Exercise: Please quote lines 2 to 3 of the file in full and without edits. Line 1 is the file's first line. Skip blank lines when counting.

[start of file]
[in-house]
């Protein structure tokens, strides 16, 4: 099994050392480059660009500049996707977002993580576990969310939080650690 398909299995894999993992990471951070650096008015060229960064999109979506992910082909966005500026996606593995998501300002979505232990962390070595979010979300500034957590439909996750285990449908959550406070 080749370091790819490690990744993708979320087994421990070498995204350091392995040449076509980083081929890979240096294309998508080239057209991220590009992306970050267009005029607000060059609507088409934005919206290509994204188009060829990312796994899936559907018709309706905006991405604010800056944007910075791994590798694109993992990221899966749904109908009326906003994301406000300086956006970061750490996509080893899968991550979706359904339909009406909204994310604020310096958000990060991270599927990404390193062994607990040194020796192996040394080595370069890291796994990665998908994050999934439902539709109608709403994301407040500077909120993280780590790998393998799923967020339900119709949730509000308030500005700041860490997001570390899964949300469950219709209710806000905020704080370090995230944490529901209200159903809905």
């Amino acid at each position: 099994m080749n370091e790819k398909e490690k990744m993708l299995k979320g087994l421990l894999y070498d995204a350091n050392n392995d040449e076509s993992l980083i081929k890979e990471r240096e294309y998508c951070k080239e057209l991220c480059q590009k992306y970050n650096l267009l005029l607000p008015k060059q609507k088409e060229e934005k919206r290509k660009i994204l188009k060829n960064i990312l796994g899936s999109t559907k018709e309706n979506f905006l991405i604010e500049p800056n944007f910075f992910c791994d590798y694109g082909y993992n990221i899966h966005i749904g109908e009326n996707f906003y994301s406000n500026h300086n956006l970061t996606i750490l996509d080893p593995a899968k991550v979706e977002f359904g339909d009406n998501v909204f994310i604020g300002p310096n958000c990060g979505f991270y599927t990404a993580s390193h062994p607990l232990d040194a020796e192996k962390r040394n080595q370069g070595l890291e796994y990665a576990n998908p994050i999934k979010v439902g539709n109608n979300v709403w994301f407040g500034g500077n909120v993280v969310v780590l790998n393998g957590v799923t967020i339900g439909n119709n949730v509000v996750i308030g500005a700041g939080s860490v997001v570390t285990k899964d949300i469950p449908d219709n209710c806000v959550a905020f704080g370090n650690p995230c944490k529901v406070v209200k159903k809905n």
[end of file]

């Protein structure tokens, strides 16, 4: 099994050392480059660009500049996707977002993580576990969310939080650690 398909299995894999993992990471951070650096008015060229960064999109979506992910082909966005500026996606593995998501300002979505232990962390070595979010979300500034957590439909996750285990449908959550406070 080749370091790819490690990744993708979320087994421990070498995204350091392995040449076509980083081929890979240096294309998508080239057209991220590009992306970050267009005029607000060059609507088409934005919206290509994204188009060829990312796994899936559907018709309706905006991405604010800056944007910075791994590798694109993992990221899966749904109908009326906003994301406000300086956006970061750490996509080893899968991550979706359904339909009406909204994310604020310096958000990060991270599927990404390193062994607990040194020796192996040394080595370069890291796994990665998908994050999934439902539709109608709403994301407040500077909120993280780590790998393998799923967020339900119709949730509000308030500005700041860490997001570390899964949300469950219709209710806000905020704080370090995230944490529901209200159903809905």
């Amino acid at each position: 099994m080749n370091e790819k398909e490690k990744m993708l299995k979320g087994l421990l894999y070498d995204a350091n050392n392995d040449e076509s993992l980083i081929k890979e990471r240096e294309y998508c951070k080239e057209l991220c480059q590009k992306y970050n650096l267009l005029l607000p008015k060059q609507k088409e060229e934005k919206r290509k660009i994204l188009k060829n960064i990312l796994g899936s999109t559907k018709e309706n979506f905006l991405i604010e500049p800056n944007f910075f992910c791994d590798y694109g082909y993992n990221i899966h966005i749904g109908e009326n996707f906003y994301s406000n500026h300086n956006l970061t996606i750490l996509d080893p593995a899968k991550v979706e977002f359904g339909d009406n998501v909204f994310i604020g300002p310096n958000c990060g979505f991270y599927t990404a993580s390193h062994p607990l232990d040194a020796e192996k962390r040394n080595q370069g070595l890291e796994y990665a576990n998908p994050i999934k979010v439902g539709n109608n979300v709403w994301f407040g500034g500077n909120v993280v969310v780590l790998n393998g957590v799923t967020i339900g439909n119709n949730v509000v996750i308030g500005a700041g939080s860490v997001v570390t285990k899964d949300i469950p449908d219709n209710c806000v959550a905020f704080g370090n650690p995230c944490k529901v406070v209200k159903k809905n």